Having attached himself to the headquarters staff of Gen. Joseph Hooker, Smalley had seen more of the battle than any other newspaper correspondent at the scene.
Desperate to get word back to his newspaper, he rode through the night to the telegraph station at Frederick, Maryland. The telegraph operater agreed to send a short account, and Smalley sat down and wrote one.
“Fierce and desperate battle between two hundred thousand men has raged since daylight, yet night closes on an uncertain field. It is the greatest fight since Waterloo–all over the field contested with an obstinacy equal even to Waterloo. If not wholly a victory tonight, I believe it is the prelude to a victory tomorrow. . . .”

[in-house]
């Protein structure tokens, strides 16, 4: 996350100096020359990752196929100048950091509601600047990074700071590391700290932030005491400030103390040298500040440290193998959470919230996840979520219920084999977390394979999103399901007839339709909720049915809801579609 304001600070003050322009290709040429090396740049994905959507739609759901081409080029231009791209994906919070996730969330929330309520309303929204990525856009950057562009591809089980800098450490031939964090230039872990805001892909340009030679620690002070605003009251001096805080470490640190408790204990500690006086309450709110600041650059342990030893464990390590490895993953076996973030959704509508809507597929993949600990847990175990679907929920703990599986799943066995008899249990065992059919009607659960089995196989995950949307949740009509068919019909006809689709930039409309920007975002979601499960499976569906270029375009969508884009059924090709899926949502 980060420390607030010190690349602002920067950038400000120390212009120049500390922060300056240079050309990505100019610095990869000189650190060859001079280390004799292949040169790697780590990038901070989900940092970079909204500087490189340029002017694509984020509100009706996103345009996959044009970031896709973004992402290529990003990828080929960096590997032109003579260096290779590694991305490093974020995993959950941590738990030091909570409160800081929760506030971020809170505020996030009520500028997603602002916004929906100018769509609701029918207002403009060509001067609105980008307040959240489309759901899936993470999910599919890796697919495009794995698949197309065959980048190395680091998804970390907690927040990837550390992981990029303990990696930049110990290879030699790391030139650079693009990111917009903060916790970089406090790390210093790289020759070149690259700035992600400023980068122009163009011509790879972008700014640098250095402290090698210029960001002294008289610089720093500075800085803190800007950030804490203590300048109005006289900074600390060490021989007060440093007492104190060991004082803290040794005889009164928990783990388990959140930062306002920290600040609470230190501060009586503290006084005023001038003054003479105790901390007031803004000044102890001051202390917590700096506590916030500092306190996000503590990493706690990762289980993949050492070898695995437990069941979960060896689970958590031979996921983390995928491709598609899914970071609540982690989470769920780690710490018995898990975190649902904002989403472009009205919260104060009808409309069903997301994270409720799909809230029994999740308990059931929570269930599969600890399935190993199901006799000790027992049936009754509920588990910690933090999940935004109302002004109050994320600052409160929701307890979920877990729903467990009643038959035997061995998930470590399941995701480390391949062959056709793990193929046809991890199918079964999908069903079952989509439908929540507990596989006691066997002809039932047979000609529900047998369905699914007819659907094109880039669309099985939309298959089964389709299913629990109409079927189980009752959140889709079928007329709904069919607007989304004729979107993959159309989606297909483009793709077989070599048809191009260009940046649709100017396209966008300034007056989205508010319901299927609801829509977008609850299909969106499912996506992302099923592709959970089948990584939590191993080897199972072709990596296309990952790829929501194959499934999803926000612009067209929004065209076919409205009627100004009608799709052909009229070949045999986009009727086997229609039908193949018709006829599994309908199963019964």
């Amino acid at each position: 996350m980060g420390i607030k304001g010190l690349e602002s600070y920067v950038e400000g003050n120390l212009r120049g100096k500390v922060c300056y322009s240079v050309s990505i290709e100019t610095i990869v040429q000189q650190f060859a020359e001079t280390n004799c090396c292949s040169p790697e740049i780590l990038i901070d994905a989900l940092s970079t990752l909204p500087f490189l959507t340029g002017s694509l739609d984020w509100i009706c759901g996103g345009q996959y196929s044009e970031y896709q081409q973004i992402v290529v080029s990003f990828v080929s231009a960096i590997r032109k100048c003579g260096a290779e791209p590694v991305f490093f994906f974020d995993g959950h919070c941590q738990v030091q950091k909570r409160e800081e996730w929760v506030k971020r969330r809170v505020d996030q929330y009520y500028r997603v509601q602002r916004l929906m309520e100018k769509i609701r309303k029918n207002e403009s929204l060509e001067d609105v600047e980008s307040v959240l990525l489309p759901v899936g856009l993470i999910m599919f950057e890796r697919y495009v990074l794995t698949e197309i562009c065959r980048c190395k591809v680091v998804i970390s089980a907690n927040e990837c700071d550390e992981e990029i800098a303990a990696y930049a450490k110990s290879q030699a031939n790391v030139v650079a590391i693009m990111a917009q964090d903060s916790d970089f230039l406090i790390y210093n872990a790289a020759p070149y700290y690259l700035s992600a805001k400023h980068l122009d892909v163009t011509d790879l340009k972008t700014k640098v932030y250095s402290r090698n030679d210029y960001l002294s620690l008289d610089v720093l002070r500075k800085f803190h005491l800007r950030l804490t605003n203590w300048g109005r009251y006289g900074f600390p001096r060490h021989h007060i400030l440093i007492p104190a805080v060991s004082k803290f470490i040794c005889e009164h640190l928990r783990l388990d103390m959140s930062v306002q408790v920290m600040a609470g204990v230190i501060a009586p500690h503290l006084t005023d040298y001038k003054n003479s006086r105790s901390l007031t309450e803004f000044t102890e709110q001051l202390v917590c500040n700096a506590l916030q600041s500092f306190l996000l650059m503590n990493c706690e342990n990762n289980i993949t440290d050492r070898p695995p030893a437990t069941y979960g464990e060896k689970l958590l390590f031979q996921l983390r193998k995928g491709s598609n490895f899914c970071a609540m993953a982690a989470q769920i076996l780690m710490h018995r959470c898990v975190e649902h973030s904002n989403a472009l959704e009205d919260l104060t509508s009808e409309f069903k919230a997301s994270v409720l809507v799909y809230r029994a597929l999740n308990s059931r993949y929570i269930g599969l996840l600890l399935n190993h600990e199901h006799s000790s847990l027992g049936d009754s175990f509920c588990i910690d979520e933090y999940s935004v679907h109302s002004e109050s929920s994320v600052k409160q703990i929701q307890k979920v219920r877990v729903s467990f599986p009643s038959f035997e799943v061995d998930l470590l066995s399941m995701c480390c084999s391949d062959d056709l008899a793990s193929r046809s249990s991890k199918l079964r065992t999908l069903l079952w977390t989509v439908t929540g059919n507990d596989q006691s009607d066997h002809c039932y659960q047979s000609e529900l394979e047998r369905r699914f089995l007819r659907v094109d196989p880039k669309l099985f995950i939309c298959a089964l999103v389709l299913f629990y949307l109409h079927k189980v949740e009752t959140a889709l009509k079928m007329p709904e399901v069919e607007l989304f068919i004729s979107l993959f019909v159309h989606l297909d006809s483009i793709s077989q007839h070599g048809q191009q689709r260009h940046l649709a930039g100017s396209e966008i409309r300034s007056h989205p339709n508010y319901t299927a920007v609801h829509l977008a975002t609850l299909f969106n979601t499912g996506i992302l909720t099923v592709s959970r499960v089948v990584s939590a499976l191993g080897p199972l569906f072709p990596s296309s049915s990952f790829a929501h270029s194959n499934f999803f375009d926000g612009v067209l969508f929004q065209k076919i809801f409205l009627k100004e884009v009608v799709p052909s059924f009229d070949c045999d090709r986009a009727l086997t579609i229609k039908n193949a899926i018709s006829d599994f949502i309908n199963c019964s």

Smalley handed the telegraph operator each page as he wrote it. Without Smalley’s permission or knowledge, the operater sent the account to the War Department in Washington rather than to the Tribune in New York. There President Abraham Lincoln read the first account of the battle that he knew Union forces had to win.
Smalley’s job, however, was far from done.